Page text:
With the Fed failing to stimulate "animal spirits" and reflate risk assets over the past 18 months, the one remaining trade in a world of central bank "Policy failure" was buying bonds, both government and now that the ECB is in the game, corporate too. Sure enough the world did just that: as we pointed out yesterday, with central banks having broken every market, the only possible "sure thing" is to frontrun even more future central bank action (and faillure) which as of this moment means just one thing: buying even more bonds.
This has led to a stunning outcome: as reported on Friday, from an absolute return perspective, US equity & global credit prices have been stronger than fundamentals imply. Paradoxically, as BofA's Michael Hartnett points out, this is due to the Mountain of Cash (i.e. bearish sentiment) & the fact that every interest rate in the world has been plunging toward zero. As a result, global government bonds are annualizing 23% YTD total returns, the highest in 30 years (see below). And currently, $9.7tn of global bonds are yielding <0%. This number will only grow as everyone rushes into the "safety" of bonds.
As BofA adds "despite unprecedented central bank policies of QE, ZIRP & NIRP, 655 rate cuts since the Lehman bankruptcy, $12.3tn of central bank financial asset purchases, prospect of a “one & done” Fed, central banks have lost the “War against Deflation”. They have failed to stimulate animal spirits depressed by the 4D’s of excess Debt, financial Deleveraging, aging Demographics and technological Disruption." This "central bank failure" helps explains the recent unprecedented scramble into bonds: a deflationary instrument... and trade.
But will it continue?
The only thing that can halt the tsunami of bond buying, would be a Bond Shock, an event that is certain to take place, the only question is when (the last time it took place was just over a year ago as described in "Two Years Later, The VaR Shock Is Back".
As Hartnett adds, the relentless buying of TSY paper changes "if Quantitative Failure spreads from Europe & Japan to the US." Here's how to time it:
The precipitating factors would include a "rise in US bank CDS and/or a dive in assets related to consumer & housing credit would be very negative for global asset prices in our view. Note the new whispers of a peak in the US consumer credit cycle which, if true, at a time of zero rates in an $18 trillion, consumer-led economy would be concerning."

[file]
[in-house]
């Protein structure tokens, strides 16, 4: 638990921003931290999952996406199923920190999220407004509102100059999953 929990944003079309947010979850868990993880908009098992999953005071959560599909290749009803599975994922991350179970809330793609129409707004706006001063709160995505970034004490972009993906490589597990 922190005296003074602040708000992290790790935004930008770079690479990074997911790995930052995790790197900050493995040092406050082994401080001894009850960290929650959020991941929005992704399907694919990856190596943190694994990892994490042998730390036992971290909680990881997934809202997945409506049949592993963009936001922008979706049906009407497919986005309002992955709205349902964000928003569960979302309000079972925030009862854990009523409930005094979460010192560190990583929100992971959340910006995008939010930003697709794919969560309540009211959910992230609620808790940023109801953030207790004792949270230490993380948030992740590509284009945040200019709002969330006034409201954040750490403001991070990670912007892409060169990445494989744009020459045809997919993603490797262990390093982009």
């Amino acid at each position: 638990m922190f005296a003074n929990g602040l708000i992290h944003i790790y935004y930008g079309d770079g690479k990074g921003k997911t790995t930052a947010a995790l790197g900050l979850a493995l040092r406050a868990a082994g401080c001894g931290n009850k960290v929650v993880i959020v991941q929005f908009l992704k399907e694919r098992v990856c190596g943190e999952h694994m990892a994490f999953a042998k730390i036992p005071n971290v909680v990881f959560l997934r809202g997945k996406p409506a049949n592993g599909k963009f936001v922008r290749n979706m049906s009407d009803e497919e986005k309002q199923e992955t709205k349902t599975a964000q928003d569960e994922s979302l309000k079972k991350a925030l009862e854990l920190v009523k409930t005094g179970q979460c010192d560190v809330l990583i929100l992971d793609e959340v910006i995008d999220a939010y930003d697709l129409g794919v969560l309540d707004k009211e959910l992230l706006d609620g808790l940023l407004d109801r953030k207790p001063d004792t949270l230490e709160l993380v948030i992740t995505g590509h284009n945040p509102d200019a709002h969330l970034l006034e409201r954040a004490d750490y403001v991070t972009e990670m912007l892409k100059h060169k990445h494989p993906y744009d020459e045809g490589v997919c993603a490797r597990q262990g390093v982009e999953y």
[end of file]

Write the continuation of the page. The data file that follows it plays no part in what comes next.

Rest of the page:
Alternatively, with interest rates dropping so sharply and bond yields in unprecedented territory, we believe vulnerability to a “bond shock” (a fast, unexpected rise in yields) is growing. A bond shock happened in Germany 2015, US 2013, Spain 2012, Japan 1998, 2003, 2005, and happens in EM quite often. Signs of credit market excess are evident today with HY Energy (H0EN) the most overbought in 6.5 years (14% >200dma) and US IG (C0A0) the most overbought in 3.5 years (4.6% >200dma).
And here is what the upcoming bond shock would look like, as well as how to trade it: "Table 1 explores the basic rules to follow if one expects a “bond shock”: stocks down, banks down a lot, consumer staples/healthcare outperforms, small outperforms large, FX reaction depends on capital flow needs… DM FX appreciates, EM FX collapses)."
In other words, while the Fed hates the constant buying of bonds as it reduces the funds available to purchase stocks, it will hate the sudden, dramatic repricing that would result from a bond liquidation also known as a bond shock, even more.
Finally, for those eager to quantify the damage, Goldman already did the math two weeks ago: a 100 basis point blow out in yields would result in losses of up to $2.4 trillion.
And that's in the US alone. Add the rest of the world and one is looking at as much as $8 trillion trillion in global MTM credit losses.
We bring this up just in case there is still any confusion what the real reason behind Bullard's unprecedented recanting on Friday was, and why the Fed has now given up on renormalizing interest rates, precisely as we previewed two weeks ago in "Why the Fed is trapped."